• John Kimbell

A Treasure That Does Not Fail (Luke 12:32-34)


"Fear not, little flock, for it is your Father's good pleasure to give you the kingdom. ³³Sell your possessions, and give to the needy. Provide yourselves with moneybags that do not grow old, with a treasure in the heavens that does not fail, where no thief approaches and no moth destroys. ³⁴For where your treasure is, there will your heart be also." —Luke 12:32-34

The insurance industry has become a massive part of the world’s economy. Health insurance. Life insurance. Home and auto insurance. We dutifully pay our premiums with the hope of making our earthly lives and possessions secure from harm or loss. Certainly, there is a measure of wisdom in doing so. Nevertheless, when considered in the light of eternity, the security such costly insurance provides is woefully limited in its scope. It may temporarily offset the expense of a medical procedure or replacing a damaged vehicle. However, the moment an individual steps into eternity, earthly insurance cannot make a single provision for the one who dies.


How much would you pay to have complete security for all of your needs forever? In these verses, Jesus proclaims a promise infinitely greater than any insurance plan you could ever buy. He declares that it is the Father’s good pleasure to freely provide His own kingdom for the eternal provision and enjoyment of His people. Through faith in Christ, God welcomes us into His kingdom, and the King’s everlasting rule and care begins even now.


In making this promise, Jesus addresses His disciples as a “little flock.” The image is of a flock of sheep small enough that the shepherd knows each one personally and intimately. He knows their names. He knows their personalities. He knows what each one is facing. And it is not difficult for Him to shepherd them and provide for them according to their needs. More than this, it is His pleasure to care for this flock. It brings Him great joy to do so. God’s people don’t have to badger Him until He reluctantly acquiesces to their miserable requests for help. He delights to watch over them and to give them His own presence and provision.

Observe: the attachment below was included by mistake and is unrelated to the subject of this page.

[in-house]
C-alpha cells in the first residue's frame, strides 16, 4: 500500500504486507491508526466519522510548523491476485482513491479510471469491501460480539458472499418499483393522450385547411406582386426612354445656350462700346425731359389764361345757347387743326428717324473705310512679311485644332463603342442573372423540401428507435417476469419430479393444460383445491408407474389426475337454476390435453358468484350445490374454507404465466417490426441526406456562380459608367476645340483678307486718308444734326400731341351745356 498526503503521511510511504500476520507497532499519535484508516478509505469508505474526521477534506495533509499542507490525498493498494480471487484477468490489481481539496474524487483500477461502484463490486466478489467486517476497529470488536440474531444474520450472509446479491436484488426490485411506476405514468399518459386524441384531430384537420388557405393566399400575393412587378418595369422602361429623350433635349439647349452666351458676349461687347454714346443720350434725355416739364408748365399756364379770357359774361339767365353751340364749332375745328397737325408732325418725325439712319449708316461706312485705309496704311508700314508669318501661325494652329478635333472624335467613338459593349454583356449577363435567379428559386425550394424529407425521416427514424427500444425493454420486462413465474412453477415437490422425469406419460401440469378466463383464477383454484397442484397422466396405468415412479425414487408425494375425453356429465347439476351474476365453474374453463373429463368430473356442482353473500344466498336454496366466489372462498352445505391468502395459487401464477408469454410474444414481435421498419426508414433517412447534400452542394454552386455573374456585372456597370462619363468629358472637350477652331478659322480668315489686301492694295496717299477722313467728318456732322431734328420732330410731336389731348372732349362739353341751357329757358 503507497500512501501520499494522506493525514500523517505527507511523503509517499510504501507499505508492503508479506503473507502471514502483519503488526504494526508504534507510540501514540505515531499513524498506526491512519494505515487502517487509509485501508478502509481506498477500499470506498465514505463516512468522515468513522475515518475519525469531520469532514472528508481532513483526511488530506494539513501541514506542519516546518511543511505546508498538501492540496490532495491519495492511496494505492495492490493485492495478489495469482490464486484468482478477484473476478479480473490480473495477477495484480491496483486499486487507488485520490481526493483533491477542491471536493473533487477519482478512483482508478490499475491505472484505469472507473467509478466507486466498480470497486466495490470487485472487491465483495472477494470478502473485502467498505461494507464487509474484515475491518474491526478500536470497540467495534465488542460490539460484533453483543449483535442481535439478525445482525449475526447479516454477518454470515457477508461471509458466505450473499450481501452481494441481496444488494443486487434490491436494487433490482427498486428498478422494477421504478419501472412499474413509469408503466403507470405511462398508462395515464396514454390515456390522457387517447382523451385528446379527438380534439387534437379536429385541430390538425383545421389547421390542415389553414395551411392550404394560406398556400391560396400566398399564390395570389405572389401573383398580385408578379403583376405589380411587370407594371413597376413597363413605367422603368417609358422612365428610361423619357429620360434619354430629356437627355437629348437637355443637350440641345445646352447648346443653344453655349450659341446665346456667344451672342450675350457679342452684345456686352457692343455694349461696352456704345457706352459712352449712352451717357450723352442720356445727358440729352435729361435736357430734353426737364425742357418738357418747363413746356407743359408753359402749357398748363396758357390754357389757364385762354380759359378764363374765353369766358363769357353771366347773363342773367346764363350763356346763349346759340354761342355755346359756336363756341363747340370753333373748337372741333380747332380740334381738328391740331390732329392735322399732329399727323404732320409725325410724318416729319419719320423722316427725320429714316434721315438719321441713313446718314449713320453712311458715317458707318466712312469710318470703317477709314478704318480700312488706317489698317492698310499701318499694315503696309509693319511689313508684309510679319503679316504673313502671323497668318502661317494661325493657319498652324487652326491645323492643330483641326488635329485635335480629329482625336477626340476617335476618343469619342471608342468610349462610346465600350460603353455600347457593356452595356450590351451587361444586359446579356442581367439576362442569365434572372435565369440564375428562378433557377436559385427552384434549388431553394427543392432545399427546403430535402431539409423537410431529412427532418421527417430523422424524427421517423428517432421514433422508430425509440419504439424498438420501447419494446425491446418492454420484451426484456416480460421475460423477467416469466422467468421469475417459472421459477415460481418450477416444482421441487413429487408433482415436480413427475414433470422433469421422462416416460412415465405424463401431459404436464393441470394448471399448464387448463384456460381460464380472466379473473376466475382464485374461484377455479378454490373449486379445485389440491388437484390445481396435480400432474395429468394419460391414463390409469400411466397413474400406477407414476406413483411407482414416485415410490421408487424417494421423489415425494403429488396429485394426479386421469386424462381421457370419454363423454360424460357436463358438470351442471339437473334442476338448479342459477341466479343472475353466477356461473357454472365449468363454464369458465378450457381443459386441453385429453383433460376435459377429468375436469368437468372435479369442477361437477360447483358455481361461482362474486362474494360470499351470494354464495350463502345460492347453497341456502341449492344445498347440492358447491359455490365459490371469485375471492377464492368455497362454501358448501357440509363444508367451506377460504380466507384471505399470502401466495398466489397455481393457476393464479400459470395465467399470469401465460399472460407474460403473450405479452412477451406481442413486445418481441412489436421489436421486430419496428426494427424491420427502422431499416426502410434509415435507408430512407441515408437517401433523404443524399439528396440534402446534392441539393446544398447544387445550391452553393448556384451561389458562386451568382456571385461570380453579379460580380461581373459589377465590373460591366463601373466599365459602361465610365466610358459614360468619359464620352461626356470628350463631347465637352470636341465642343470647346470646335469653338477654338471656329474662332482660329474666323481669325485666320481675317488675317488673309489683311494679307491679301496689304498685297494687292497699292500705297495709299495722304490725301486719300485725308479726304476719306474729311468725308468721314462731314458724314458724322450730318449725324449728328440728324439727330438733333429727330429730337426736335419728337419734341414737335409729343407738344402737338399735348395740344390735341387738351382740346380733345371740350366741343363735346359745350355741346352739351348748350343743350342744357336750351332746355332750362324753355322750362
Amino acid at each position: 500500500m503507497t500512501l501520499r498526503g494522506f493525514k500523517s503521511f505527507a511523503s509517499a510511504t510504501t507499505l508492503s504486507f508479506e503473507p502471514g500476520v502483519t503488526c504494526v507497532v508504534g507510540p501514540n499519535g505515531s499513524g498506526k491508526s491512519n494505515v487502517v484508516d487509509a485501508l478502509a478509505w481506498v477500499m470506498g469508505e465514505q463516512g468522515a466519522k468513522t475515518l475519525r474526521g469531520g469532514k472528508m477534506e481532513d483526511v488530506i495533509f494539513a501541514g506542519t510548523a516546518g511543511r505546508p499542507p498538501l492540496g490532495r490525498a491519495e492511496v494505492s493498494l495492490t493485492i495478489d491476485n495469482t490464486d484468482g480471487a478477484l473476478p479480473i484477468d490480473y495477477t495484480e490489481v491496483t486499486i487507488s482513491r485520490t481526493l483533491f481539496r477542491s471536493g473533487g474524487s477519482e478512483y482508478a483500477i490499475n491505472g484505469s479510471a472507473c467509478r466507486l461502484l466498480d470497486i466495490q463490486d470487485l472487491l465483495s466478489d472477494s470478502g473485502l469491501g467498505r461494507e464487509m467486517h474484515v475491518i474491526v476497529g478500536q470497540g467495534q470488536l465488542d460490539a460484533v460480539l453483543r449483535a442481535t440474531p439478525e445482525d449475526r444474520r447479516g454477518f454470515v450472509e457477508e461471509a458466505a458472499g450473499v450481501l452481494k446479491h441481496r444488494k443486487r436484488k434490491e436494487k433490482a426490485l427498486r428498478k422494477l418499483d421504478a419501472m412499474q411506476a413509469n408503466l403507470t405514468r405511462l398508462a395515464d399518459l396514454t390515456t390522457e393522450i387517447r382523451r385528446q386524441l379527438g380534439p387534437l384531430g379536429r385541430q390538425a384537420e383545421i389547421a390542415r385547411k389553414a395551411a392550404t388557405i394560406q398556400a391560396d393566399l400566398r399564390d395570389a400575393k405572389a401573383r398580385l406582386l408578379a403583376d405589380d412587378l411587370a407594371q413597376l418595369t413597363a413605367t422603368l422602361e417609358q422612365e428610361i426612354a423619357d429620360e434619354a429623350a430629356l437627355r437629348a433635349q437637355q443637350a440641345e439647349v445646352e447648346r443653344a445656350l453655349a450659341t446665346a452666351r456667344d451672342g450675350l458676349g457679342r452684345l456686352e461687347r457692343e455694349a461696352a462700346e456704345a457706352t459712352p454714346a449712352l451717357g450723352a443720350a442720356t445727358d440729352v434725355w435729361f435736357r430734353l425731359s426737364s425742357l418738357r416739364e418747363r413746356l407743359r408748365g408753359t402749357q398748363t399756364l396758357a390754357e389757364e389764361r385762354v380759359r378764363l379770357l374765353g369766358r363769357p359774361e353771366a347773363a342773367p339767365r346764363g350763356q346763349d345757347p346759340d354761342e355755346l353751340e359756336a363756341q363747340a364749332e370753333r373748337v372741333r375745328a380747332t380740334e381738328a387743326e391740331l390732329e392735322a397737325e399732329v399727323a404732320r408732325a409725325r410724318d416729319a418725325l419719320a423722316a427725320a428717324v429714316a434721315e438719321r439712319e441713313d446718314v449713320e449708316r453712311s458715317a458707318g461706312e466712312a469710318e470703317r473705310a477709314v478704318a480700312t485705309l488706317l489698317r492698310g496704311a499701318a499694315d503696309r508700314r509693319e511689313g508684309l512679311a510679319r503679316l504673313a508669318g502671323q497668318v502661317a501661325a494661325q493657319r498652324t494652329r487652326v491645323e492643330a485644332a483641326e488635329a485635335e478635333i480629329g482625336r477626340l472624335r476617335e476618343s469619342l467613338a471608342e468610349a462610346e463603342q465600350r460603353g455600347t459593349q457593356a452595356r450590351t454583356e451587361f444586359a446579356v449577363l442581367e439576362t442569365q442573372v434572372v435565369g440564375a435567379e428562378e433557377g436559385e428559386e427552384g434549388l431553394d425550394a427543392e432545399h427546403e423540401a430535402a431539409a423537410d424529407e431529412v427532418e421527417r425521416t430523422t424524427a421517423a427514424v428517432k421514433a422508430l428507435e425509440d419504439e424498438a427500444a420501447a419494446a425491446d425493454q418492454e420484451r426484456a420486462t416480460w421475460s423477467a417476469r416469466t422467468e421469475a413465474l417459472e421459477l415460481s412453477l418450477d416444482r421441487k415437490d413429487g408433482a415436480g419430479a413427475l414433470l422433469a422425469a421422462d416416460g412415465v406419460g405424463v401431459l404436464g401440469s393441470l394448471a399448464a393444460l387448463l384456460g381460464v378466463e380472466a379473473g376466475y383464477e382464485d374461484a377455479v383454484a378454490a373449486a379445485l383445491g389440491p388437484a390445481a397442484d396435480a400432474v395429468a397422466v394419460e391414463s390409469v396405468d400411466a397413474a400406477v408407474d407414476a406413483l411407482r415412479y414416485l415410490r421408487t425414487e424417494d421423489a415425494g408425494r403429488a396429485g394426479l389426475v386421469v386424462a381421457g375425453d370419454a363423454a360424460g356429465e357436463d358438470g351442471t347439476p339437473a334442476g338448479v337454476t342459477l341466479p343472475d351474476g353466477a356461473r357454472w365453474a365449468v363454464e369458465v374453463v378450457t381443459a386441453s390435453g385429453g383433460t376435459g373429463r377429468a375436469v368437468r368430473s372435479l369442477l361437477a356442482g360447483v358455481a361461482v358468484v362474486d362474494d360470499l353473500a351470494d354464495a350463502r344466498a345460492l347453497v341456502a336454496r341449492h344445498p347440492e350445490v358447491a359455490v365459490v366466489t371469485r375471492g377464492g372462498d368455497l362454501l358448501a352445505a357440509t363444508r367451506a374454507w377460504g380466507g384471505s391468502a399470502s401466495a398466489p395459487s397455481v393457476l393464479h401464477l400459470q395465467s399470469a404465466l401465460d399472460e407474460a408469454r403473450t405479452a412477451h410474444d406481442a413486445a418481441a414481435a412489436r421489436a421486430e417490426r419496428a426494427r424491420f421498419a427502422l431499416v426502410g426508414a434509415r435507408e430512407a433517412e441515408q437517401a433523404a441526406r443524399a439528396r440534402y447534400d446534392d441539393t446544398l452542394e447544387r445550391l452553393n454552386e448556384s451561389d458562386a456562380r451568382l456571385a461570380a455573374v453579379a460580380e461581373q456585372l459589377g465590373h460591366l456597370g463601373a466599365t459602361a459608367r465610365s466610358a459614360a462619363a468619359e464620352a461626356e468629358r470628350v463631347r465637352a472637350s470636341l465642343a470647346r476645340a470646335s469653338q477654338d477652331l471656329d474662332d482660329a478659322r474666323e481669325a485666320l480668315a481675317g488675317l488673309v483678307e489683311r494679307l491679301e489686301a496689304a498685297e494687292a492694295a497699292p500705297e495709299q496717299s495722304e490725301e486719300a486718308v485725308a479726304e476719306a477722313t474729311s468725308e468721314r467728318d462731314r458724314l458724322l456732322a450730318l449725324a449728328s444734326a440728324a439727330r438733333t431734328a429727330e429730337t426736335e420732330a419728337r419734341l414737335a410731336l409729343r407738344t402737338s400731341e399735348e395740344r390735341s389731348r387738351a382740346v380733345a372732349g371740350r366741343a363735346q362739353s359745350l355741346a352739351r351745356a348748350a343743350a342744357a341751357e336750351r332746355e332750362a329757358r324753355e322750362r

What does He ask in return? “Sell your possessions, and give to the needy.” In other words, He asks that we hold loosely to His earthly provisions now, so that through us he might extend His gracious provision to others, and in the process, increase our own joy for eternity. Notice, this is not a payment that secures God’s provision. It is an expression of trust in the provision He has freely promised and provided according to His abundant grace.


Living this way is not easy, because our hearts are so powerfully drawn to the things of this world. Should I prioritize expensive vacations or generously support the ministries of my church? Should I buy a luxury vehicle (along with the costly insurance it demands) or invest more freely in caring for the genuine needs of those around me? Should I pad my retirement account or give that money to missions–or better yet, sell my home and go to the mission field myself! These decisions require a change of heart that treasures Christ and His eternal promises more than the immediate pleasures of this life. And yet, when we experience this change of heart through the gospel, there simply could be no better “win-win” situation for all involved. We receive a treasure that will never fail, even as others have their genuine needs met, and God is glorified as the all-sufficient Provider.


The gospel promises of Christ are unmatched. So fear not, little flock, for it is the Father’s good pleasure to give you the kingdom!

 

For Reflection

  1. What things in this life is your heart drawn to in order to feel secure?

  2. Have you experienced what Jesus said, that "it is more blessed to give than to receive"?

  3. Ask the Lord to enlarge your heart toward others out of the overflow of His care for you.

 

John Kimbell is Pastor of Preaching at Clifton Baptist Church in Louisville, KY, where he has been serving since 2008. He completed his M.Div. and Ph.D. at The Southern Baptist Theological Seminary. John was introduced to regular Scripture memory through the Fighter Verses memory program at Bethlehem Baptist Church while attending college in Minnesota. John is married to Sarah and they have six children.


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